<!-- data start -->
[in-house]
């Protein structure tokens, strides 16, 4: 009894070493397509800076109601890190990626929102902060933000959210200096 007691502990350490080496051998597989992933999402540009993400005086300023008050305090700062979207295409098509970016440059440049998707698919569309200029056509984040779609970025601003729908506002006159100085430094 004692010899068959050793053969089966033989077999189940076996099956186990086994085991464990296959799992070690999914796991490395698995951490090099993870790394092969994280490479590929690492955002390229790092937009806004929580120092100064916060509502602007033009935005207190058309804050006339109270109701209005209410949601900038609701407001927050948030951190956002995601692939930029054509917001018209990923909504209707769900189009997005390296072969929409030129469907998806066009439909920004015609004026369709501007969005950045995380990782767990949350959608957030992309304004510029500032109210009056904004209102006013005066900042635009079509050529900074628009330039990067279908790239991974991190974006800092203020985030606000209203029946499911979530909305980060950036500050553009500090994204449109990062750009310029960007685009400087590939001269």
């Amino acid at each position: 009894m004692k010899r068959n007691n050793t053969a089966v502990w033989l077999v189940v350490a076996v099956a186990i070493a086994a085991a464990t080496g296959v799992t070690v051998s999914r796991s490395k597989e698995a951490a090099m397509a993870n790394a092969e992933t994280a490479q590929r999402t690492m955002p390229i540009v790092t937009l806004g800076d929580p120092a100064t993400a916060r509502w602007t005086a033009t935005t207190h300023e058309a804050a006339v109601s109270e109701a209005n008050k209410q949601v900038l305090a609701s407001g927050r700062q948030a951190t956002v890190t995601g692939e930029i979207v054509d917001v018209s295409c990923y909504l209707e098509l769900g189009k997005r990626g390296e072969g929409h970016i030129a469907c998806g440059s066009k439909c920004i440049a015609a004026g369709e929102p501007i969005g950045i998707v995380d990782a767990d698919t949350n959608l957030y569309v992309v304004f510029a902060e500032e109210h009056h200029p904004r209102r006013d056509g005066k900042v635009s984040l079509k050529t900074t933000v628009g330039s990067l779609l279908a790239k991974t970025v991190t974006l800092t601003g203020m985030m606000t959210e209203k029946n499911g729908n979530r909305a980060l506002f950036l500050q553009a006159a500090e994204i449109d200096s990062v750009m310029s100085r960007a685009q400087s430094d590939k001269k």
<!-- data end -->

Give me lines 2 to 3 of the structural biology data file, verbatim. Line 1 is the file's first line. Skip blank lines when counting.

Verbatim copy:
């Protein structure tokens, strides 16, 4: 009894070493397509800076109601890190990626929102902060933000959210200096 007691502990350490080496051998597989992933999402540009993400005086300023008050305090700062979207295409098509970016440059440049998707698919569309200029056509984040779609970025601003729908506002006159100085430094 004692010899068959050793053969089966033989077999189940076996099956186990086994085991464990296959799992070690999914796991490395698995951490090099993870790394092969994280490479590929690492955002390229790092937009806004929580120092100064916060509502602007033009935005207190058309804050006339109270109701209005209410949601900038609701407001927050948030951190956002995601692939930029054509917001018209990923909504209707769900189009997005390296072969929409030129469907998806066009439909920004015609004026369709501007969005950045995380990782767990949350959608957030992309304004510029500032109210009056904004209102006013005066900042635009079509050529900074628009330039990067279908790239991974991190974006800092203020985030606000209203029946499911979530909305980060950036500050553009500090994204449109990062750009310029960007685009400087590939001269």
């Amino acid at each position: 009894m004692k010899r068959n007691n050793t053969a089966v502990w033989l077999v189940v350490a076996v099956a186990i070493a086994a085991a464990t080496g296959v799992t070690v051998s999914r796991s490395k597989e698995a951490a090099m397509a993870n790394a092969e992933t994280a490479q590929r999402t690492m955002p390229i540009v790092t937009l806004g800076d929580p120092a100064t993400a916060r509502w602007t005086a033009t935005t207190h300023e058309a804050a006339v109601s109270e109701a209005n008050k209410q949601v900038l305090a609701s407001g927050r700062q948030a951190t956002v890190t995601g692939e930029i979207v054509d917001v018209s295409c990923y909504l209707e098509l769900g189009k997005r990626g390296e072969g929409h970016i030129a469907c998806g440059s066009k439909c920004i440049a015609a004026g369709e929102p501007i969005g950045i998707v995380d990782a767990d698919t949350n959608l957030y569309v992309v304004f510029a902060e500032e109210h009056h200029p904004r209102r006013d056509g005066k900042v635009s984040l079509k050529t900074t933000v628009g330039s990067l779609l279908a790239k991974t970025v991190t974006l800092t601003g203020m985030m606000t959210e209203k029946n499911g729908n979530r909305a980060l506002f950036l500050q553009a006159a500090e994204i449109d200096s990062v750009m310029s100085r960007a685009q400087s430094d590939k001269k």